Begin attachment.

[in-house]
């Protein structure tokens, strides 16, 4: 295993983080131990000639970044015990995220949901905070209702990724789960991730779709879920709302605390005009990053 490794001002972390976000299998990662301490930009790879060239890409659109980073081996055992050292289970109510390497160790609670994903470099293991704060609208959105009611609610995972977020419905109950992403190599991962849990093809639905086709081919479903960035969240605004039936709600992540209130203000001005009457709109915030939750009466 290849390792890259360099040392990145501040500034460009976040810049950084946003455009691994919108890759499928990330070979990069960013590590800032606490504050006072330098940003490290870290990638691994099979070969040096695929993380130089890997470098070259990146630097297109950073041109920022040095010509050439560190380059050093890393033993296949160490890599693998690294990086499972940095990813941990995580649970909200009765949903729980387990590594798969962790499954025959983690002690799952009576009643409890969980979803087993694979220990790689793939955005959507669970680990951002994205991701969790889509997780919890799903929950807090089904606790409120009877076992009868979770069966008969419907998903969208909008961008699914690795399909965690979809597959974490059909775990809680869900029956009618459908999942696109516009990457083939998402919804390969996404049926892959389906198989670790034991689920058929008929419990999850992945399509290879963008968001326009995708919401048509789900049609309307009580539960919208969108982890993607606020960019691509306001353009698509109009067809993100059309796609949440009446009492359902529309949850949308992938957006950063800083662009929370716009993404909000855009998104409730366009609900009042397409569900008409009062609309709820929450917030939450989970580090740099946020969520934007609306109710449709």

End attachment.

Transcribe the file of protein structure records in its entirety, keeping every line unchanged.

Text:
[in-house]
């Protein structure tokens, strides 16, 4: 295993983080131990000639970044015990995220949901905070209702990724789960991730779709879920709302605390005009990053 490794001002972390976000299998990662301490930009790879060239890409659109980073081996055992050292289970109510390497160790609670994903470099293991704060609208959105009611609610995972977020419905109950992403190599991962849990093809639905086709081919479903960035969240605004039936709600992540209130203000001005009457709109915030939750009466 290849390792890259360099040392990145501040500034460009976040810049950084946003455009691994919108890759499928990330070979990069960013590590800032606490504050006072330098940003490290870290990638691994099979070969040096695929993380130089890997470098070259990146630097297109950073041109920022040095010509050439560190380059050093890393033993296949160490890599693998690294990086499972940095990813941990995580649970909200009765949903729980387990590594798969962790499954025959983690002690799952009576009643409890969980979803087993694979220990790689793939955005959507669970680990951002994205991701969790889509997780919890799903929950807090089904606790409120009877076992009868979770069966008969419907998903969208909008961008699914690795399909965690979809597959974490059909775990809680869900029956009618459908999942696109516009990457083939998402919804390969996404049926892959389906198989670790034991689920058929008929419990999850992945399509290879963008968001326009995708919401048509789900049609309307009580539960919208969108982890993607606020960019691509306001353009698509109009067809993100059309796609949440009446009492359902529309949850949308992938957006950063800083662009929370716009993404909000855009998104409730366009609900009042397409569900008409009062609309709820929450917030939450989970580090740099946020969520934007609306109710449709």